January 5-6, 2017 (by Angela)
During most of the winter of 2014-15, the dog, the camper, and I were in counties in Alabama and Mississippi bordering the Gulf of Mexico. Jim spent part of the time there and part of the time flying back and forth to projects he was working in the snowy north and western parts of the country. We headed south on December 28th, so other than November and December, we really were not impacted by the cold, cold of winter that year while in the RV. Jim, the dog, and the camper were located in very southern Tennessee during the winter of 2015-16 while I spent most of those months on the southern coast of Virginia helping our pregnant and sick daughter. While Jim did have a few very cold weeks, over all, it was a much milder winter than the one in 2014-15. The winter of 2016-17 is not looking so mild, at least not by southern standards.
October 1, 2016, we moved to Arkansas for his work, and we truly didn’t expect to still be here as the heart of winter is bearing down upon us. While we are thankful for extensions of contracts that mean extension of income, I am not going to cry when Jim tells me that his work here is done because I am COLD! Yes, we have an Arctic package that provides us with a heated underbelly, but to keep the RV cozy and warm, we use quite a bit of propane. We have two 30-lb tanks, and experience has taught us that when it is as cold as it is now (20s and even teens at night and not always getting much above freezing during the day), we can go through both tanks in 7 to 10 days even supplementing heat using ceramic space heaters during the day.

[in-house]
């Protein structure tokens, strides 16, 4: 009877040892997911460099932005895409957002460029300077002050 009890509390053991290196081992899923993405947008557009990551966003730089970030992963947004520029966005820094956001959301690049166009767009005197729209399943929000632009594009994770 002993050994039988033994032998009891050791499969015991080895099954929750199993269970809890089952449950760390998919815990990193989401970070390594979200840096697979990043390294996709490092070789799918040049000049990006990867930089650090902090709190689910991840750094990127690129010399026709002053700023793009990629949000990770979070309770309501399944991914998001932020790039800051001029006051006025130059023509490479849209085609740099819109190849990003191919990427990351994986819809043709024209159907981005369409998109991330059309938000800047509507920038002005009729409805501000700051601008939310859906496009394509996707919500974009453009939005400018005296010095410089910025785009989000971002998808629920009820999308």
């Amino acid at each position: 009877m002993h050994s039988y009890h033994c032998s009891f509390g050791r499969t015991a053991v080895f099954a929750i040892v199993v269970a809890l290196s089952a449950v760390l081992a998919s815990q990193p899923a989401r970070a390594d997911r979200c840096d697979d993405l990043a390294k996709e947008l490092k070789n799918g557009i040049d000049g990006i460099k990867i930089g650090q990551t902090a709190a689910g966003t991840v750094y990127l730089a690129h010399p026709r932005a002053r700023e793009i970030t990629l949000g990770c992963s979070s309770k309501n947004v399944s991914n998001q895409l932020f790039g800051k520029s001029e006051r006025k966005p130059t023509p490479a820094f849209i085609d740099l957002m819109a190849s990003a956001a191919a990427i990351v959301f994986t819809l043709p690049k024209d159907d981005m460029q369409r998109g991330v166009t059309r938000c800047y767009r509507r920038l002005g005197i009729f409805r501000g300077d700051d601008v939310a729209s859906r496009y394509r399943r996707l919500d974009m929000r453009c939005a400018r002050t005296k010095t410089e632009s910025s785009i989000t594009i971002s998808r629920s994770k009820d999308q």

What are our plans when this job is done? Jim has decided he is going to tell prospective clients that he is not available before March 1st at the earliest, so as soon as we can, we are heading SOUTH! Beyond that, we have no specific plans, though I have requested an opportunity to visit St. Augustine, Florida, if it works into our meandering. Once far enough south that we don’t need much heat, yet not so far south that we need to run the A/C, I’m hoping that we can expand our experiences with boondocking, or dry camping, in free camping locations. If we do this, it will be baby steps with us doing so for a night or two in between our stops in normal campgrounds.
The only requirements for where we go is warmth and affordability. The major downside to Jim not being on a client site, other than the obvious loss of regular income, is that we have to pay for our own site rent and utilities. These expenses are reimbursed by the client when he is on job sites in the same way that clients compensate him for travel, hotel rooms, and car rental/gas when he travels in the more traditional way to a client site for work.
Until we know the exact date he will complete the client’s needs here, we don’t know when we will leave. Still, I know we are getting close, and I am more than ready to not have to run heat day and night. Here’s to soon being on the roam again toward warmth.
UPDATE: The snow came during the night! We woke on January 6th with it 16 degrees F and with a wind chill temperature of 7 degrees. BRR!
P.S. I think Jim got chilled, also. 🙂